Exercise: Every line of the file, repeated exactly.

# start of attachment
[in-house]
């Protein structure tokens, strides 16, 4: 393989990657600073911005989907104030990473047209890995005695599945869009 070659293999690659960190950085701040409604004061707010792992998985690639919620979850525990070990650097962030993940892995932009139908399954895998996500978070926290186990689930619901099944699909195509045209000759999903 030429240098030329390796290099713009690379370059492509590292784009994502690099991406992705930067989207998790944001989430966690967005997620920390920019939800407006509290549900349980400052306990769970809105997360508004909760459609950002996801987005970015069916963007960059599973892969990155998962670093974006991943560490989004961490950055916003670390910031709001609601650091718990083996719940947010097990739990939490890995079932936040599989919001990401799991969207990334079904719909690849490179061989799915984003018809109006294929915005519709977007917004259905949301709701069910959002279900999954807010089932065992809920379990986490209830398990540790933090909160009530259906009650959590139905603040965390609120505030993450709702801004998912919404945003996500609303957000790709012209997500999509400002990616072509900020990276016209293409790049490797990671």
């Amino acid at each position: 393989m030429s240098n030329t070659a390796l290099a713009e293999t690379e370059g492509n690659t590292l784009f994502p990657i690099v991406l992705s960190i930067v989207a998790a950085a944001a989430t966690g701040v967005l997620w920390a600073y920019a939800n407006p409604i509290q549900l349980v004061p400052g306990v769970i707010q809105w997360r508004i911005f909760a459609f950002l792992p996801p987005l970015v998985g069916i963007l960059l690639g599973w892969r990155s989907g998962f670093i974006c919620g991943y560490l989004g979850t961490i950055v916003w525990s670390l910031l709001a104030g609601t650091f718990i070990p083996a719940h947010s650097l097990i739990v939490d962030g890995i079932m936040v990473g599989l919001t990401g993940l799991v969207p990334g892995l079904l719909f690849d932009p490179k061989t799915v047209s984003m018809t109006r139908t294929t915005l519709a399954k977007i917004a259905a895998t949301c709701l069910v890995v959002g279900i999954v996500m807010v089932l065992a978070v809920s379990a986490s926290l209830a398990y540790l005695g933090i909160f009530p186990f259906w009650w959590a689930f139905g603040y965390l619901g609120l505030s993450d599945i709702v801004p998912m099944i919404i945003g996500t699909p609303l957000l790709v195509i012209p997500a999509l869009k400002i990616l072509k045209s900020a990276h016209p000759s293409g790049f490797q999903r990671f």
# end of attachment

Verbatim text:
[in-house]
């Protein structure tokens, strides 16, 4: 393989990657600073911005989907104030990473047209890995005695599945869009 070659293999690659960190950085701040409604004061707010792992998985690639919620979850525990070990650097962030993940892995932009139908399954895998996500978070926290186990689930619901099944699909195509045209000759999903 030429240098030329390796290099713009690379370059492509590292784009994502690099991406992705930067989207998790944001989430966690967005997620920390920019939800407006509290549900349980400052306990769970809105997360508004909760459609950002996801987005970015069916963007960059599973892969990155998962670093974006991943560490989004961490950055916003670390910031709001609601650091718990083996719940947010097990739990939490890995079932936040599989919001990401799991969207990334079904719909690849490179061989799915984003018809109006294929915005519709977007917004259905949301709701069910959002279900999954807010089932065992809920379990986490209830398990540790933090909160009530259906009650959590139905603040965390609120505030993450709702801004998912919404945003996500609303957000790709012209997500999509400002990616072509900020990276016209293409790049490797990671």
């Amino acid at each position: 393989m030429s240098n030329t070659a390796l290099a713009e293999t690379e370059g492509n690659t590292l784009f994502p990657i690099v991406l992705s960190i930067v989207a998790a950085a944001a989430t966690g701040v967005l997620w920390a600073y920019a939800n407006p409604i509290q549900l349980v004061p400052g306990v769970i707010q809105w997360r508004i911005f909760a459609f950002l792992p996801p987005l970015v998985g069916i963007l960059l690639g599973w892969r990155s989907g998962f670093i974006c919620g991943y560490l989004g979850t961490i950055v916003w525990s670390l910031l709001a104030g609601t650091f718990i070990p083996a719940h947010s650097l097990i739990v939490d962030g890995i079932m936040v990473g599989l919001t990401g993940l799991v969207p990334g892995l079904l719909f690849d932009p490179k061989t799915v047209s984003m018809t109006r139908t294929t915005l519709a399954k977007i917004a259905a895998t949301c709701l069910v890995v959002g279900i999954v996500m807010v089932l065992a978070v809920s379990a986490s926290l209830a398990y540790l005695g933090i909160f009530p186990f259906w009650w959590a689930f139905g603040y965390l619901g609120l505030s993450d599945i709702v801004p998912m099944i919404i945003g996500t699909p609303l957000l790709v195509i012209p997500a999509l869009k400002i990616l072509k045209s900020a990276h016209p000759s293409g790049f490797q999903r990671f």